Volatility is a measure of the relative rate at which the price of a security or contract fluctuates. It is defined as the annualized standard deviation of daily change in price or, in other words, the square root of the security's annualized variance.
A volatile market, contract or security is one whose price tends to fluctuate sharply and regularly.
One measure of the relative volatility of a particular stock to the market is its beta. A beta approximates the overall volatility of a security's returns against the returns of a relevant benchmark such as the S&P 500.
Volatility can be used in various manners to measure market activity. Traders use measures of options volatility to make decisions about changes in market direction. For example, a rise in the implied volatility of options of strike prices below an underlying security's price (also known as "downside puts"), this may indicate a heightened concern of an impending decline in the security's price.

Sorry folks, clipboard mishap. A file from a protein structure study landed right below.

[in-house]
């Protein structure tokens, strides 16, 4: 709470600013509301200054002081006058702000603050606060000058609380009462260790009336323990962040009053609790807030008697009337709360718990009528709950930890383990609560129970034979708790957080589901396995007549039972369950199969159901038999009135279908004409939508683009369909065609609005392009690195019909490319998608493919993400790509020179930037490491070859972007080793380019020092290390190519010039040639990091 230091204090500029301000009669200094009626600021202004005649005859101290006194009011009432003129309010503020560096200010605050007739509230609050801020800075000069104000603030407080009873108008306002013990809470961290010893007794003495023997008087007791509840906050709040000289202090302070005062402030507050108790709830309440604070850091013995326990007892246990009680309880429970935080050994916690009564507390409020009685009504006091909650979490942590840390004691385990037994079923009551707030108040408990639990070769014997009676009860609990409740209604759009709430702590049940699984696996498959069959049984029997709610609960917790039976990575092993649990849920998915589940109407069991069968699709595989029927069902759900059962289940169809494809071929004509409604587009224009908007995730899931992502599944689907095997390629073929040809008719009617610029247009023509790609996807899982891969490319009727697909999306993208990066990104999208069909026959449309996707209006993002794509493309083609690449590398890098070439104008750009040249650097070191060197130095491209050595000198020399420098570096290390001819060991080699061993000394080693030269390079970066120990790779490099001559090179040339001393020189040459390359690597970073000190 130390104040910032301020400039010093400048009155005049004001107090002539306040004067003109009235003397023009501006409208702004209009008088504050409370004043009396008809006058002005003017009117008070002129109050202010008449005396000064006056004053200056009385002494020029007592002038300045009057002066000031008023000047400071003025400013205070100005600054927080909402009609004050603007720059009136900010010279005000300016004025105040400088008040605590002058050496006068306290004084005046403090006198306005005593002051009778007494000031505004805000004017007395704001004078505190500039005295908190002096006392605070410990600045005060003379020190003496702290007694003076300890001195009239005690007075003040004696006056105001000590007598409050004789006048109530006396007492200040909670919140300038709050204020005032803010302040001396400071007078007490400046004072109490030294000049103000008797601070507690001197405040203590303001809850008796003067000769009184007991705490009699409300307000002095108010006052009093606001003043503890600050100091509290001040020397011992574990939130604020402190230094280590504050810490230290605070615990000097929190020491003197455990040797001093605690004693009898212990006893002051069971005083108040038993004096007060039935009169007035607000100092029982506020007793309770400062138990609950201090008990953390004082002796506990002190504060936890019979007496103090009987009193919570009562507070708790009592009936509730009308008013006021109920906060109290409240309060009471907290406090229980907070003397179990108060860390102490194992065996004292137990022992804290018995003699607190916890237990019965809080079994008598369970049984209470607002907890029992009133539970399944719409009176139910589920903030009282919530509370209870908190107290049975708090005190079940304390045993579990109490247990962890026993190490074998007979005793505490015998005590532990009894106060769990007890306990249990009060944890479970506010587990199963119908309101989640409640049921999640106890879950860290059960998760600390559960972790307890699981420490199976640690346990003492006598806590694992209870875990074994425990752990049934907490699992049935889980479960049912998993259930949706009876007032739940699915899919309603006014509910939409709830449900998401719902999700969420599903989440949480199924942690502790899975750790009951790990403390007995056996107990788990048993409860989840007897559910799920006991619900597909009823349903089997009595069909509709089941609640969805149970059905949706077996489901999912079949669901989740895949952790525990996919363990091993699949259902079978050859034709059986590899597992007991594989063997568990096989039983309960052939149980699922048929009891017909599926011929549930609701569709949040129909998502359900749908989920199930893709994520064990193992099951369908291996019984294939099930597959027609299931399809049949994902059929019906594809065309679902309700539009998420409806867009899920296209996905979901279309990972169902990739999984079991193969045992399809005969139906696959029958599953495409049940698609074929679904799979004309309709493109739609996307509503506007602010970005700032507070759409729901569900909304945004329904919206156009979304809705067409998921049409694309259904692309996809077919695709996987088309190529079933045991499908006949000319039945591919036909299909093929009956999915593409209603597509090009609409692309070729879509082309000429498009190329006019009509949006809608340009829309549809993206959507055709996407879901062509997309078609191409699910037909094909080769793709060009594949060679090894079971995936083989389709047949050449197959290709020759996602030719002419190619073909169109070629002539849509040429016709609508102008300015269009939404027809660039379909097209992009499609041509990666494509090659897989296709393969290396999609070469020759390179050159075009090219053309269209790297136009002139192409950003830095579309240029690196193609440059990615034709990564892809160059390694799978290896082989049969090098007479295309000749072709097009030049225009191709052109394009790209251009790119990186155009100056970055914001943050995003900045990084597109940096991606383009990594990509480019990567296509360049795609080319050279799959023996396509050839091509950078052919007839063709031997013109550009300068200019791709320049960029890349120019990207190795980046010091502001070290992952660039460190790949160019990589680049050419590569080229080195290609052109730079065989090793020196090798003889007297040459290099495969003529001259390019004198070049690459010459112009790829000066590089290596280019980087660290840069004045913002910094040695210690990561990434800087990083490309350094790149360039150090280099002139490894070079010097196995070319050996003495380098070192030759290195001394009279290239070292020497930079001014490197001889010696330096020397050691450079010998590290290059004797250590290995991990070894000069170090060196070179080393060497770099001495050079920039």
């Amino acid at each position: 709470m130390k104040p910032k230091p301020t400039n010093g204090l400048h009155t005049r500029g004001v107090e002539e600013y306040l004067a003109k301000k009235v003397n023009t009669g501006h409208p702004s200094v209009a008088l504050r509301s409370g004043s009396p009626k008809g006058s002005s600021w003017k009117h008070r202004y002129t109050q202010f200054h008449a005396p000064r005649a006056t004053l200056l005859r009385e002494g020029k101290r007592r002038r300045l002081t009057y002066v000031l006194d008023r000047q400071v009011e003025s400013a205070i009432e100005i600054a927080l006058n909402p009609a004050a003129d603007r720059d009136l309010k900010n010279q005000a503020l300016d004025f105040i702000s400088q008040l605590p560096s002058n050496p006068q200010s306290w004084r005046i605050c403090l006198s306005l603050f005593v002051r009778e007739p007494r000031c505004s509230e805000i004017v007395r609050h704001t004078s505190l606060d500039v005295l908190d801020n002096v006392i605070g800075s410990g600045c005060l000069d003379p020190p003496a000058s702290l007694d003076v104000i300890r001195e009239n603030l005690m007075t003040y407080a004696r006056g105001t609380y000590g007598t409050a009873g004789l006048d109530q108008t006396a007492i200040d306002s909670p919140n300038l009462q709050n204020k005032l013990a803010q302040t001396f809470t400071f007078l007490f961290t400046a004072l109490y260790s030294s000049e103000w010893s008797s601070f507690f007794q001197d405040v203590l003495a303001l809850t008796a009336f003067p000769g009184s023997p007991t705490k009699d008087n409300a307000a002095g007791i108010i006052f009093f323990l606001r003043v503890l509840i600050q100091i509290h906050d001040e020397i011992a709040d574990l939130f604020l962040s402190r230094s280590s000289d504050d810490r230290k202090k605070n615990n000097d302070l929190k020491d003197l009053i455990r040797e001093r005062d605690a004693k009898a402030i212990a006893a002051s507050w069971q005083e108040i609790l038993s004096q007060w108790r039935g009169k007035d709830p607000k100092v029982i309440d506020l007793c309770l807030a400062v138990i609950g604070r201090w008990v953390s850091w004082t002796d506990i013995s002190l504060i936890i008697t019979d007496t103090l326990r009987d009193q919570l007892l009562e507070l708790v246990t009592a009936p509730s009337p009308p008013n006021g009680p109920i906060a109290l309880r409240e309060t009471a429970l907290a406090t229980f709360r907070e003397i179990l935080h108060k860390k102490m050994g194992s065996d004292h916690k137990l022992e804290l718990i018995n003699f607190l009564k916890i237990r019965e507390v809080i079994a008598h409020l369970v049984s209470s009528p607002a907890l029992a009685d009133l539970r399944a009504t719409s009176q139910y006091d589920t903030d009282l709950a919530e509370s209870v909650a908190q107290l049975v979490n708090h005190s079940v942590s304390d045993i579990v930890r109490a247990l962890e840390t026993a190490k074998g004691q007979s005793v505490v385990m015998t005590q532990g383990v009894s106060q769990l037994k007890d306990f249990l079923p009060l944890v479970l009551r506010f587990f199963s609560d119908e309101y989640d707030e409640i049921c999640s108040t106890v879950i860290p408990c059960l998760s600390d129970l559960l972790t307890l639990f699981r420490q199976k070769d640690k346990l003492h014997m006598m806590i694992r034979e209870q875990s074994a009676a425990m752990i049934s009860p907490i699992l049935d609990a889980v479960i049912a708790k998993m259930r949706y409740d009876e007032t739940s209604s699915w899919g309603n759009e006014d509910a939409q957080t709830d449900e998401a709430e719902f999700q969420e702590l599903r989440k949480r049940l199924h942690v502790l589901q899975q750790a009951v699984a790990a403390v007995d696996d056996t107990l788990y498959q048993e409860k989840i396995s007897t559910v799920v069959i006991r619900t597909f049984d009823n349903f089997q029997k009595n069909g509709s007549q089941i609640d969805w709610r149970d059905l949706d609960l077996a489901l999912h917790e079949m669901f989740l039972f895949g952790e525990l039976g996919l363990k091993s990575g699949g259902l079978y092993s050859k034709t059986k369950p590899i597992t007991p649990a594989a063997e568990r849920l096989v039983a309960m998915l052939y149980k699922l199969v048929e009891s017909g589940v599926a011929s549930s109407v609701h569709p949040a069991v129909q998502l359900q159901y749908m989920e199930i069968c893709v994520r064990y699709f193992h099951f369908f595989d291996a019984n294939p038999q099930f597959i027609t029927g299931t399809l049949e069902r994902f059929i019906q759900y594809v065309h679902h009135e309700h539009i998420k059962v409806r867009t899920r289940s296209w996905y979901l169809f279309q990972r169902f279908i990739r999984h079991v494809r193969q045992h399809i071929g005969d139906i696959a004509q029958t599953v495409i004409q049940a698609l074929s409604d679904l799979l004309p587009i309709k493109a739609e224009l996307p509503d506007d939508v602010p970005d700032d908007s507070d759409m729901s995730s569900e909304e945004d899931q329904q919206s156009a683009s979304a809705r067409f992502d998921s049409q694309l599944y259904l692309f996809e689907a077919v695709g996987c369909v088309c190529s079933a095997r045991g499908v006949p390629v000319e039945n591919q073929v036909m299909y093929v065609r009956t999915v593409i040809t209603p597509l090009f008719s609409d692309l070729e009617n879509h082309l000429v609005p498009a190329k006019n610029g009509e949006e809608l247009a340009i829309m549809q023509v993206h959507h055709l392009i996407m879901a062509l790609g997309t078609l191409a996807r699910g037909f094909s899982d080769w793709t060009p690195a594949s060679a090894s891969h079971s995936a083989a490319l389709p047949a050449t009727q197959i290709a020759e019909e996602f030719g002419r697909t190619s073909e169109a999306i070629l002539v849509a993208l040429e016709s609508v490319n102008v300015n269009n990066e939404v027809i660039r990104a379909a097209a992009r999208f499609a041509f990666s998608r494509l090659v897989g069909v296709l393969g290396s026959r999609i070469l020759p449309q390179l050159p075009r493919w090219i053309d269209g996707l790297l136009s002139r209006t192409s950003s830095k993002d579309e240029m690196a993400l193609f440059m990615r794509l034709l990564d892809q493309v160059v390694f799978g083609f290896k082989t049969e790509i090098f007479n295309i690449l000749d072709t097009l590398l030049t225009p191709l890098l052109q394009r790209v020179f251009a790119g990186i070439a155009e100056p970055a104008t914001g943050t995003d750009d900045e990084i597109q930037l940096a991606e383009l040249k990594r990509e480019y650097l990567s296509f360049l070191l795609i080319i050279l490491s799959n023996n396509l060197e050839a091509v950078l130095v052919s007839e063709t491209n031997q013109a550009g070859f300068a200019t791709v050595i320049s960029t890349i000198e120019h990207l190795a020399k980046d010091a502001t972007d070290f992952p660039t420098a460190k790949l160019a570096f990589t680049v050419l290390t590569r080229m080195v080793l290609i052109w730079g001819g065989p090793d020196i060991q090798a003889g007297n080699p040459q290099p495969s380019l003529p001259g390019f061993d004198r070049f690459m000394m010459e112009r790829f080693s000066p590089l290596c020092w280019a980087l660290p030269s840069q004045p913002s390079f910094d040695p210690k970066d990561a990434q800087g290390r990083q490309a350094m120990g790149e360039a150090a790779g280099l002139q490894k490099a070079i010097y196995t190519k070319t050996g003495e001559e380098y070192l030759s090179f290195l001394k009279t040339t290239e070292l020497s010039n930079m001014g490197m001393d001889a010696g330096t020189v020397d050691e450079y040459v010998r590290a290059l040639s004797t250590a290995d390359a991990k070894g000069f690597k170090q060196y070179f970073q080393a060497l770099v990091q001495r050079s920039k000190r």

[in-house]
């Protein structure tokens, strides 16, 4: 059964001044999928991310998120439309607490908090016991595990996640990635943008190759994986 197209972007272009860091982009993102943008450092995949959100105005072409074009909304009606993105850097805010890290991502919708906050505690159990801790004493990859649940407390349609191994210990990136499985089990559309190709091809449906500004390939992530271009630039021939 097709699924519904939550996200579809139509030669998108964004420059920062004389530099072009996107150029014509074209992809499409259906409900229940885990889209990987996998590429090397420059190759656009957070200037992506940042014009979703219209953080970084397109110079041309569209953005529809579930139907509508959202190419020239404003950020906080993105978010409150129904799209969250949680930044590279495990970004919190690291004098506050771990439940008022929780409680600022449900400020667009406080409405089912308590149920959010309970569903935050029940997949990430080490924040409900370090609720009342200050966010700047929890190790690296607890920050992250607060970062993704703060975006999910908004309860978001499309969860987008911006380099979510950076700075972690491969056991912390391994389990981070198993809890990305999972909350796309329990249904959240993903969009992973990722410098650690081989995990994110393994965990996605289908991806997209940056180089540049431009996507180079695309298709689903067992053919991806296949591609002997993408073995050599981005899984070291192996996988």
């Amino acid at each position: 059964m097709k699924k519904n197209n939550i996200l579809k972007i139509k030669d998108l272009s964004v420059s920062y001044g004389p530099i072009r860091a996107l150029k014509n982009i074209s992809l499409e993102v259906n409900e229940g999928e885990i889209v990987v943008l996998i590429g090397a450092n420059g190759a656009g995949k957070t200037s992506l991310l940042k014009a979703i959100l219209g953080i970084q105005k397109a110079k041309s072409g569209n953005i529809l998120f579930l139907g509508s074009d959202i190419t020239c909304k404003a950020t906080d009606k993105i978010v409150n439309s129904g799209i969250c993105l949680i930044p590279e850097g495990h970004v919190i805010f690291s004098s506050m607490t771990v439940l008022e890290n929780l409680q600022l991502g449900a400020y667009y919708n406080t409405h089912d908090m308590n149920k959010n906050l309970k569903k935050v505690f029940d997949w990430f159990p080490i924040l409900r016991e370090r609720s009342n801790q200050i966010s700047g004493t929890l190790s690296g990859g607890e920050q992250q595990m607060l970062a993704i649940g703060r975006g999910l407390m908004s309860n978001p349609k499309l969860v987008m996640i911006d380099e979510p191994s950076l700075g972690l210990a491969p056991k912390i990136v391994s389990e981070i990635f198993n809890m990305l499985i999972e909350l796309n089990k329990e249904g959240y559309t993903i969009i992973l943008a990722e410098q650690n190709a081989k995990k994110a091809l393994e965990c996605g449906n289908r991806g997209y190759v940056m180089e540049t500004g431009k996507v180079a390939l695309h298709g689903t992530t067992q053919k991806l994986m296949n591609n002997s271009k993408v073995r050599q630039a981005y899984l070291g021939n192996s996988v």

The VIX is a volatility index developed by the Chicago Board Options Exchange in 1993 to measure investor sentiment and market volatility. It is often referred to as a "fear guage," because it tends to move inversely with the direction of the stock market.